“Monolithic ceramics are brittle and show catastrophic failure. In contrast, ceramic composites are strong, tough and demonstrate graceful failure under loading and show promise for many advanced applications at room and elevated temperatures.”
• Ceramic Matrix Composites
• Glass and Optical Materials
• Innovative Processing and Synthesis of Ceramics, Glasses and Composites
• International Symposium on Defects, Transport and Related Phenomena
• Multifunctional Oxides
• Novel Sintering Processes and News in Conventional Sintering and Grain Growth
Electronic and Magnetic - five symposia
“The symposium covers the recent developments of material design, material preparation, properties, manufacturing issues, cost reduction etc. applicable to dielectric materials and electronic circuits.”
• Advances in Dielectric Materials and Electronic Devices
• Controlled Synthesis, Processing, and Applications of Structural and Functional Nanomaterials
• Magnetoelectric Multiferroic Thin Films and Multilayers
• Pb-Free Solders and Next Generation Interconnects
• Semiconductor Heterostructures: Theory, Growth, Characterization, and Device Applications
Energy Issues- five symposia
“While nuclear energy might provide a solution to the increasing demand for electricity, global warming, air pollution, and dependence on imported oil, the increasing inventories of nuclear waste pose a significant challenge to safety and the environment by setting high expectations for the performance of the materials used in nuclear waste management.”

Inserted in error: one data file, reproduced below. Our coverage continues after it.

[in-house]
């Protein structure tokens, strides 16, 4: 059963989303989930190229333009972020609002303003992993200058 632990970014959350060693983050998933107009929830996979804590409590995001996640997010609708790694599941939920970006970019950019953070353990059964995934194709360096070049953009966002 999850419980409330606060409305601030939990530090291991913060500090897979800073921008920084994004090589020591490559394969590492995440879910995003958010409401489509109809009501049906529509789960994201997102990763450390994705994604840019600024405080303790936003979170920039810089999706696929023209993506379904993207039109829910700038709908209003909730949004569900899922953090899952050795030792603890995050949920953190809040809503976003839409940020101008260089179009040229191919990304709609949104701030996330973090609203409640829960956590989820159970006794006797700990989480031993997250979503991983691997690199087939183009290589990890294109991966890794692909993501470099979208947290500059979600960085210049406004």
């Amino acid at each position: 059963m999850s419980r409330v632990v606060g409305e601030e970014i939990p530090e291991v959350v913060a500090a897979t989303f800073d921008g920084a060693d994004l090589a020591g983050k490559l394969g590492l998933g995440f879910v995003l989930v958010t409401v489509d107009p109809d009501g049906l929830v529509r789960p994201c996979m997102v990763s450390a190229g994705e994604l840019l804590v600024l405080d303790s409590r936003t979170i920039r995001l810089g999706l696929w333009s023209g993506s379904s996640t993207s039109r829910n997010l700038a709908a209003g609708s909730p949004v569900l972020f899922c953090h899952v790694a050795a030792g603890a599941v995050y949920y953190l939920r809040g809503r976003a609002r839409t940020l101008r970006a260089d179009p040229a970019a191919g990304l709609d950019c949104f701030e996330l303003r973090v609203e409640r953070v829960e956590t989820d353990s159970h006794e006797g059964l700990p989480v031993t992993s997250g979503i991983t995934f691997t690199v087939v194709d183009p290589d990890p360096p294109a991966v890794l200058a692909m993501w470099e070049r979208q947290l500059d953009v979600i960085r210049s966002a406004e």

• Energy Conversion - Photovoltaic, Concentrating Solar Power and Thermoelectric
• Energy Storage: Materials, Systems and Applications
• Materials Development for Nuclear Applications and Extreme Environments
• Materials Issues in Nuclear Waste Management in the 21st Century
• Nanotechnology for Energy, Environment, Healthcare and Industry
Fundamentals and Characterization - nine symposia
“The materials of interest are alloys and ceramics under extreme environment. This symposium aims at bringing out the latest methods and models in macroscale thermal mechanical property predictions based on an evolving microstructure.”
• Failure Analysis and Prevention
• Frontiers of Materials Science: Fundamentals of Porous Materials from Development to Applications
• Fundamental Understanding of High-Entropy Alloy Formation and their Properties
• In-situ Characterization of Phase Transformations in Materials
• Integrated Computational Materials Engineering: The Customer’s Point of View
• Microstructure Based Property Prediction and Small Scale Experimental Validation
• Multi Scale Modeling of Microstructure Deformation in Material Processing
• Phase Stability, Diffusion, Kinetics and their Applications (PSDK-VII)
• Quantification of Texture and Microstructure Gradients in Polycrystalline Materials
Iron and Steel - four symposia
“The relationships between casting, inclusion control, rolling and cooling practices, thermal and thermo-mechanical processing, and post rolling processing on the mechanical and physical properties of finished products are particularly relevant.”
• Advances in Zinc-Based Coating Technologies for Steel Sheet